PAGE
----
Fiscal Cliff or Slippery Slope?
When it comes to US fiscal policy, are we faced with a cliff, or a slippery slope? There is a difference between off-the-cliff Greece, the slippery-sloped European periphery, and the not-there-yet US.
We shall see if Alexis de Tocqueville may be right in his quote, "A democracy cannot exist as a permanent form of government. It can only exist until the majority discovers it can vote itself largess out of the public treasury."
George Santayana was certainly right in his quote, “Those who cannot remember their past are condemned to repeat it."
Fiscal cliffs are not unique to the US. However, there is a big difference between the European confrontation and the US confrontation. In Europe, the political forces have to deal with the results of failing to address budget gaps. They now confront debt in excess. In many of those countries the debt-to-GDP ratio exceeds 100%. Italy is the worst case among large economies; it is the third largest debtor in the world.
In Europe government budgets continue to swell. In France, the Economist reports, government has swelled to 57% of GDP. This kills investment. The CAC Index hasn’t had a new addition in a very long time. The top income tax rate of 75% is driving wealth out of the country.
I will stop about Europe, since their rolling disaster is so well-known.
In the US, the Congress and the President are trying to negotiate a deal to avoid a European-style outcome. Our debt-to-GDP ratio is low enough (about 70% in publicly held debt) and our economy is strong enough (slow growth is not the same as shrinking) to permit that from happening. But to avoid disaster will require prompt, no-nonsense action.
In the US, it is possible to deal with our deficit problem prospectively. We have already done that once with the entitlement system, by recalculating Social Security payments over a longer time span and extending the retirement age. We have the capacity to do it again with regard to post-retirement benefits and with additional changes in long-term entitlements. We also have demographics that have not deteriorated to the extent of Europe’s or Japan’s. If we wait long enough, however, we will descend to the same state of no return.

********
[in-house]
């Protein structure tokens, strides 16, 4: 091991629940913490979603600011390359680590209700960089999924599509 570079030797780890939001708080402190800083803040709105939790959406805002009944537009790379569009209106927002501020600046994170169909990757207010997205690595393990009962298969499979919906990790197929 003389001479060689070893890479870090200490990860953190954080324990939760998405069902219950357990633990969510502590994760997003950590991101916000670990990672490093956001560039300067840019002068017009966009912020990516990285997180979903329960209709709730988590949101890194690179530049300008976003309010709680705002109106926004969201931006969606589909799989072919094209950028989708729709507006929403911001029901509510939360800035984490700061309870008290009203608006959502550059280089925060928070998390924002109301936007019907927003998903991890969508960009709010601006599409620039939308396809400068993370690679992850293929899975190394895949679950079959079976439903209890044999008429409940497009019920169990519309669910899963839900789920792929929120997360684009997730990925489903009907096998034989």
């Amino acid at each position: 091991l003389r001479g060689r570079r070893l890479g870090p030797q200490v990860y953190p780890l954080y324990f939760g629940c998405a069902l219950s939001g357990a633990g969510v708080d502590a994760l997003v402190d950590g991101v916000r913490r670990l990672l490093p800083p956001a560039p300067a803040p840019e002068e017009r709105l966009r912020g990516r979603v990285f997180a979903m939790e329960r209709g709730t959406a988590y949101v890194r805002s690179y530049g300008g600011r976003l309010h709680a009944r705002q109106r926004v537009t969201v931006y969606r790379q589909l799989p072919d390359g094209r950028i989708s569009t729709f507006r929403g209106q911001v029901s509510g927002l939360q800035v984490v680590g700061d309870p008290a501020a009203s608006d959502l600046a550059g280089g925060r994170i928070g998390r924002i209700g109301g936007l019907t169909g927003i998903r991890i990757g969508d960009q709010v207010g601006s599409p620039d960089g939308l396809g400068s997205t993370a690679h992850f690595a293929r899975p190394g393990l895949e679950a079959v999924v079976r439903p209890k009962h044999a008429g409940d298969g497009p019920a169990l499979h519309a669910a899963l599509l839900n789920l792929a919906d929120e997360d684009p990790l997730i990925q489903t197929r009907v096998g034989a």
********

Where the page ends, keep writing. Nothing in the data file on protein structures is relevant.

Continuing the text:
If we are smart enough to change our immigration laws and permit younger, entrepreneurial, enthusiastic people to enter our country legally, we will change our demographics for the better. The demographics would then favor robust growth for an extended period and provide adequate funding for our future entitlements and post-retirement benefits. Is the US Congress smart enough to make that change? I wonder – the indications are uncertain at best. We still elect too many idiots to the national legislative body.
By the way, those who accuse me of being either a Democrat or a Republican, depending on what I write, are quite wrong. I am neither. I believe both our political parties remain corrupted by money and ambitious politicians who are driven by short-term, election-driven agendas. Until our country is so disgusted with both of these parties that it is ready to demand material change, we will continue to get the shoddy government we asked for.
Let us get back to the difference between the US and Europe. European peripheral countries waited too long. Now they cannot fund the promises that they made for retirement and post-retirement benefits, and so they have to impose austerity budgets. Those budgets strip away promises that were made. That is what drives people into the streets and increasingly threatens the political regimes of Europe.
European political leaders realize they have run out of rope. Especially in Greece, where the turmoil has been greatest, governmental leaders realize they must either severely alter the form of their government through austerity measures or see their society collapse into anarchy and chaos.